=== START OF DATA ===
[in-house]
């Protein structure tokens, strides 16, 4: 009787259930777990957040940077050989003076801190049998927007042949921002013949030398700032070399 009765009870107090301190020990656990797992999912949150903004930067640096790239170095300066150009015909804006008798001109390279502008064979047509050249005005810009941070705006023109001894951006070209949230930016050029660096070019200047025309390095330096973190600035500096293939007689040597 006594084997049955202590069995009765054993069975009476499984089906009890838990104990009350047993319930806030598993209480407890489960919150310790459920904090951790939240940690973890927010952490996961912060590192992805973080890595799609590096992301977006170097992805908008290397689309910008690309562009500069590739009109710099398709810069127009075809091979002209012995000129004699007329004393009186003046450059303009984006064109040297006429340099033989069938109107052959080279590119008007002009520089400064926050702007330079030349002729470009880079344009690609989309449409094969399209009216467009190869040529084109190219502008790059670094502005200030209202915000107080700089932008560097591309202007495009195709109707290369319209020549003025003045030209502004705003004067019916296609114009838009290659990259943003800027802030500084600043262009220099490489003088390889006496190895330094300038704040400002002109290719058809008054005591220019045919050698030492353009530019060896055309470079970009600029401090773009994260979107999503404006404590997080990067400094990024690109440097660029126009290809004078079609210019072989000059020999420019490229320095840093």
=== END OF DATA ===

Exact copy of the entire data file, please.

[in-house]
């Protein structure tokens, strides 16, 4: 009787259930777990957040940077050989003076801190049998927007042949921002013949030398700032070399 009765009870107090301190020990656990797992999912949150903004930067640096790239170095300066150009015909804006008798001109390279502008064979047509050249005005810009941070705006023109001894951006070209949230930016050029660096070019200047025309390095330096973190600035500096293939007689040597 006594084997049955202590069995009765054993069975009476499984089906009890838990104990009350047993319930806030598993209480407890489960919150310790459920904090951790939240940690973890927010952490996961912060590192992805973080890595799609590096992301977006170097992805908008290397689309910008690309562009500069590739009109710099398709810069127009075809091979002209012995000129004699007329004393009186003046450059303009984006064109040297006429340099033989069938109107052959080279590119008007002009520089400064926050702007330079030349002729470009880079344009690609989309449409094969399209009216467009190869040529084109190219502008790059670094502005200030209202915000107080700089932008560097591309202007495009195709109707290369319209020549003025003045030209502004705003004067019916296609114009838009290659990259943003800027802030500084600043262009220099490489003088390889006496190895330094300038704040400002002109290719058809008054005591220019045919050698030492353009530019060896055309470079970009600029401090773009994260979107999503404006404590997080990067400094990024690109440097660029126009290809004078079609210019072989000059020999420019490229320095840093």